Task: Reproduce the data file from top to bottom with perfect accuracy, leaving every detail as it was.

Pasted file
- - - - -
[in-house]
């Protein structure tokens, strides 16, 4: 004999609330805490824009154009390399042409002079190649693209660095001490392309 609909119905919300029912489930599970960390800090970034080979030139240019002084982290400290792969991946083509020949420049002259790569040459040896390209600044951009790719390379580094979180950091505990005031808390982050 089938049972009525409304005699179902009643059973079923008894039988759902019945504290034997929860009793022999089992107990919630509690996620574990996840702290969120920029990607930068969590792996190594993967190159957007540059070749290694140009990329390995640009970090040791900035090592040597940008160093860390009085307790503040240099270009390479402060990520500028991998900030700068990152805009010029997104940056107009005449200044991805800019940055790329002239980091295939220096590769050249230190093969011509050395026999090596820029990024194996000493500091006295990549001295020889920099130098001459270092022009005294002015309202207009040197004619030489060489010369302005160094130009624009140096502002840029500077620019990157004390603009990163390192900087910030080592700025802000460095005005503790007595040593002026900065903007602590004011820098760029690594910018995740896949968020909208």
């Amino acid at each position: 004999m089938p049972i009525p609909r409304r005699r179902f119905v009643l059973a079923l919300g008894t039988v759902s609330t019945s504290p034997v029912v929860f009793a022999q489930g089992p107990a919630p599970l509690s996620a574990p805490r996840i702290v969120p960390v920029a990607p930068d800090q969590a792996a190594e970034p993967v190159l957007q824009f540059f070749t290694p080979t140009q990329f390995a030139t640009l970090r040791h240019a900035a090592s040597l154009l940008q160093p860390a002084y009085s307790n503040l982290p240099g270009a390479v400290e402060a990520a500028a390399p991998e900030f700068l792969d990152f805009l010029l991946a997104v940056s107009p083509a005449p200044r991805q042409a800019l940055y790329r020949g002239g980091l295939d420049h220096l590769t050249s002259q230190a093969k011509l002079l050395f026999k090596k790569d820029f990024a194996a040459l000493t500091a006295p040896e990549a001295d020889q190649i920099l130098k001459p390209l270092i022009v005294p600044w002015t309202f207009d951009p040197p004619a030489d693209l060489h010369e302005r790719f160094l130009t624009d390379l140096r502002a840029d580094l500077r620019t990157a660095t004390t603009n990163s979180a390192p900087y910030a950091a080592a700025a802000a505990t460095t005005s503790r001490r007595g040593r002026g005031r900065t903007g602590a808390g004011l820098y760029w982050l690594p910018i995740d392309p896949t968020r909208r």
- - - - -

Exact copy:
[in-house]
């Protein structure tokens, strides 16, 4: 004999609330805490824009154009390399042409002079190649693209660095001490392309 609909119905919300029912489930599970960390800090970034080979030139240019002084982290400290792969991946083509020949420049002259790569040459040896390209600044951009790719390379580094979180950091505990005031808390982050 089938049972009525409304005699179902009643059973079923008894039988759902019945504290034997929860009793022999089992107990919630509690996620574990996840702290969120920029990607930068969590792996190594993967190159957007540059070749290694140009990329390995640009970090040791900035090592040597940008160093860390009085307790503040240099270009390479402060990520500028991998900030700068990152805009010029997104940056107009005449200044991805800019940055790329002239980091295939220096590769050249230190093969011509050395026999090596820029990024194996000493500091006295990549001295020889920099130098001459270092022009005294002015309202207009040197004619030489060489010369302005160094130009624009140096502002840029500077620019990157004390603009990163390192900087910030080592700025802000460095005005503790007595040593002026900065903007602590004011820098760029690594910018995740896949968020909208």
């Amino acid at each position: 004999m089938p049972i009525p609909r409304r005699r179902f119905v009643l059973a079923l919300g008894t039988v759902s609330t019945s504290p034997v029912v929860f009793a022999q489930g089992p107990a919630p599970l509690s996620a574990p805490r996840i702290v969120p960390v920029a990607p930068d800090q969590a792996a190594e970034p993967v190159l957007q824009f540059f070749t290694p080979t140009q990329f390995a030139t640009l970090r040791h240019a900035a090592s040597l154009l940008q160093p860390a002084y009085s307790n503040l982290p240099g270009a390479v400290e402060a990520a500028a390399p991998e900030f700068l792969d990152f805009l010029l991946a997104v940056s107009p083509a005449p200044r991805q042409a800019l940055y790329r020949g002239g980091l295939d420049h220096l590769t050249s002259q230190a093969k011509l002079l050395f026999k090596k790569d820029f990024a194996a040459l000493t500091a006295p040896e990549a001295d020889q190649i920099l130098k001459p390209l270092i022009v005294p600044w002015t309202f207009d951009p040197p004619a030489d693209l060489h010369e302005r790719f160094l130009t624009d390379l140096r502002a840029d580094l500077r620019t990157a660095t004390t603009n990163s979180a390192p900087y910030a950091a080592a700025a802000a505990t460095t005005s503790r001490r007595g040593r002026g005031r900065t903007g602590a808390g004011l820098y760029w982050l690594p910018i995740d392309p896949t968020r909208r």